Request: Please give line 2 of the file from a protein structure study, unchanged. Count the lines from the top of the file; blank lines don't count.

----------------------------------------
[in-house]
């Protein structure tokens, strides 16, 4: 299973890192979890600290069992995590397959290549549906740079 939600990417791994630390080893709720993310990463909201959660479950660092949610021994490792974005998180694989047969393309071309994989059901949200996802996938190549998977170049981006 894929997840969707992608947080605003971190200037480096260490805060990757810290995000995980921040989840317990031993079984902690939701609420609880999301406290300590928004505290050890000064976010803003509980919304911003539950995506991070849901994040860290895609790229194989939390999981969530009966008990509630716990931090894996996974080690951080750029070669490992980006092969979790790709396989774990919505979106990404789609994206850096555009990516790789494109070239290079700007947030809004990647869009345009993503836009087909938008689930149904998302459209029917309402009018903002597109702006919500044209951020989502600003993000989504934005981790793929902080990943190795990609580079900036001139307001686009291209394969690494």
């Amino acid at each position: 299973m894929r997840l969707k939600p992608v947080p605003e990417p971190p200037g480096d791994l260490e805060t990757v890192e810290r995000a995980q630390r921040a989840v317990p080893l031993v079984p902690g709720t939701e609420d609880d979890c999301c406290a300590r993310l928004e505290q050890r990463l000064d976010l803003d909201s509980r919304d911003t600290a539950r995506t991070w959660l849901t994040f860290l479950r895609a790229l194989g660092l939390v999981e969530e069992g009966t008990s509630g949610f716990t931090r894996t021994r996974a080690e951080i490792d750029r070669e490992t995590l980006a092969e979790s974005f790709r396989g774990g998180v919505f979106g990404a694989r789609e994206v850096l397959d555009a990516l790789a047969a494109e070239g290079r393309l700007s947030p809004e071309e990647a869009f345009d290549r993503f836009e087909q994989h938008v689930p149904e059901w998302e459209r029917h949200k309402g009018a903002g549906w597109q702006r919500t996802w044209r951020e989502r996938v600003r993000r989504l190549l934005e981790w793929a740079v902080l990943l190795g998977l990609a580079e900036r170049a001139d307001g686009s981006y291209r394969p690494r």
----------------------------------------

């Protein structure tokens, strides 16, 4: 299973890192979890600290069992995590397959290549549906740079 939600990417791994630390080893709720993310990463909201959660479950660092949610021994490792974005998180694989047969393309071309994989059901949200996802996938190549998977170049981006 894929997840969707992608947080605003971190200037480096260490805060990757810290995000995980921040989840317990031993079984902690939701609420609880999301406290300590928004505290050890000064976010803003509980919304911003539950995506991070849901994040860290895609790229194989939390999981969530009966008990509630716990931090894996996974080690951080750029070669490992980006092969979790790709396989774990919505979106990404789609994206850096555009990516790789494109070239290079700007947030809004990647869009345009993503836009087909938008689930149904998302459209029917309402009018903002597109702006919500044209951020989502600003993000989504934005981790793929902080990943190795990609580079900036001139307001686009291209394969690494």